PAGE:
Neeraj Rai

Indian American assistant professor at Mississippi State University Neeraj Rai was given a $750,000 Early Career award by the U.S. Energy Department. ( photo)

Indian American assistant professor at Mississippi State University Neeraj Rai received an Early Career research award from the U.S. Department of Energy's science office.

Rai, a professor of chemical engineering, in addition to the award, will receive $750,000 in research funding, the university said in an Aug. 28 news release.

Rai, whose current research project “Probing Condensed-Phase Structure and Dynamics in Hierarchical Zeolites and Nanosheets for Catalytic Upgradation of Biomass” is one of 38 selected for funding from academic institutions nationwide, was among 59 scientists in the U.S. selected for the award.

The funding award is to support research expenses over a five-year period, the university said.

The professor's goal is to develop advanced computational frameworks for understanding chemical and physical processes at the molecular level and to design novel materials for meeting the nation’s future energy needs, according to the university.

Rai said current chemical processes have been designed and perfected over the last century primarily to process hydrocarbon based feedstock.

“However, it is a significant challenge to convert biomass into fuels and chemicals due to significant oxygen content. So, we have to create new technologies that are efficient and economically viable to convert complex biomass into carbon neutral products,” Rai said in the news release.

“We’re very proud of Dr. Rai’s achievements and contributions to Mississippi State’s research community,” said David Shaw, MSU’s vice president for research and economic development, in a statement.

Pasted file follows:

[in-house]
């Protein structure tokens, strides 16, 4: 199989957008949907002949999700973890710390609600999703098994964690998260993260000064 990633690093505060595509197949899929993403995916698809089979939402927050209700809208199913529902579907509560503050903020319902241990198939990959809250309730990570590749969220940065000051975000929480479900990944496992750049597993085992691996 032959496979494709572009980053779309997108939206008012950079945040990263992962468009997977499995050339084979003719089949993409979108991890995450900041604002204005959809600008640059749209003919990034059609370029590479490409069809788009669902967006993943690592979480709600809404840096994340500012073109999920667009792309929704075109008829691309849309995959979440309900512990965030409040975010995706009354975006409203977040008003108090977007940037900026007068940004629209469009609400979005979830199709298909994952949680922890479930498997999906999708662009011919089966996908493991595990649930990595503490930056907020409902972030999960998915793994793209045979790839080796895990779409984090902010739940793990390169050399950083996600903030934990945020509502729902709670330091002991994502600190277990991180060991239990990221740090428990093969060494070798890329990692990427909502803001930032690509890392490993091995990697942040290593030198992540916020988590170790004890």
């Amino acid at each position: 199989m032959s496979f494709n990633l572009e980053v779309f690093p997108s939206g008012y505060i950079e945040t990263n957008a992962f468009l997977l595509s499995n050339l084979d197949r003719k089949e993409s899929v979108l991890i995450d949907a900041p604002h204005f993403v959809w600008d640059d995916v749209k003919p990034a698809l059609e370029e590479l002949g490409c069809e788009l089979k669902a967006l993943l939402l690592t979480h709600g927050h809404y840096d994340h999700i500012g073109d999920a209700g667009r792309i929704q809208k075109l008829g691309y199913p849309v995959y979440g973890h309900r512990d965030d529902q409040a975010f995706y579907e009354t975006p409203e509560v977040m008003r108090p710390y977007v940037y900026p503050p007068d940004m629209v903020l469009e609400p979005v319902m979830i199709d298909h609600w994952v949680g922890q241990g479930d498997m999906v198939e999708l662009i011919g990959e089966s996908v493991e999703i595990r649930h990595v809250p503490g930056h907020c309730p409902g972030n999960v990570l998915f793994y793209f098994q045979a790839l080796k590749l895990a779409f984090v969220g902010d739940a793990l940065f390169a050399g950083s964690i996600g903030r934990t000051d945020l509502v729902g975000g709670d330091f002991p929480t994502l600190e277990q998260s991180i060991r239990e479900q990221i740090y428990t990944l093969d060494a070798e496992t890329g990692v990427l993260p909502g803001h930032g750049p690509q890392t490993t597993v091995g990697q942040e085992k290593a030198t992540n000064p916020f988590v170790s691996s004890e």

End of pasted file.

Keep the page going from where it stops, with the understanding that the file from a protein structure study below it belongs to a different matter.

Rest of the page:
Rai joined the Dave C. Swalm School of Chemical Engineering in MSU’s Bagley College of Engineering in 2013.

The computational tools Rai continues to develop at MSU’s High Performance Computing Collaboratory will give molecular-level insight into how to separate and break down lignin and cellulose biopolymers to produce plant derived fuels that can meet future energy needs in a more sustainable manner, the university said.

Added Bagley College dean and Prof. Jason Keith, “Dr. Rai’s research expertise in molecular-level chemical processes has several broad impacts to our society. I am proud to see his transformative work recognized with such a prestigious award.”

Before joining MSU, Rai was a postdoctoral research associate at the Catalysis Center for Energy Innovation, a DOE Energy Frontier Research Center at the University of Delaware.

He also conducted postdoctoral research in the chemical and biomolecular engineering department at the University of Notre Dame.

He obtained his doctoral degree in chemical physics from the University of Minnesota, and his bachelor’s in chemical engineering from Karnataka Regional Engineering College.

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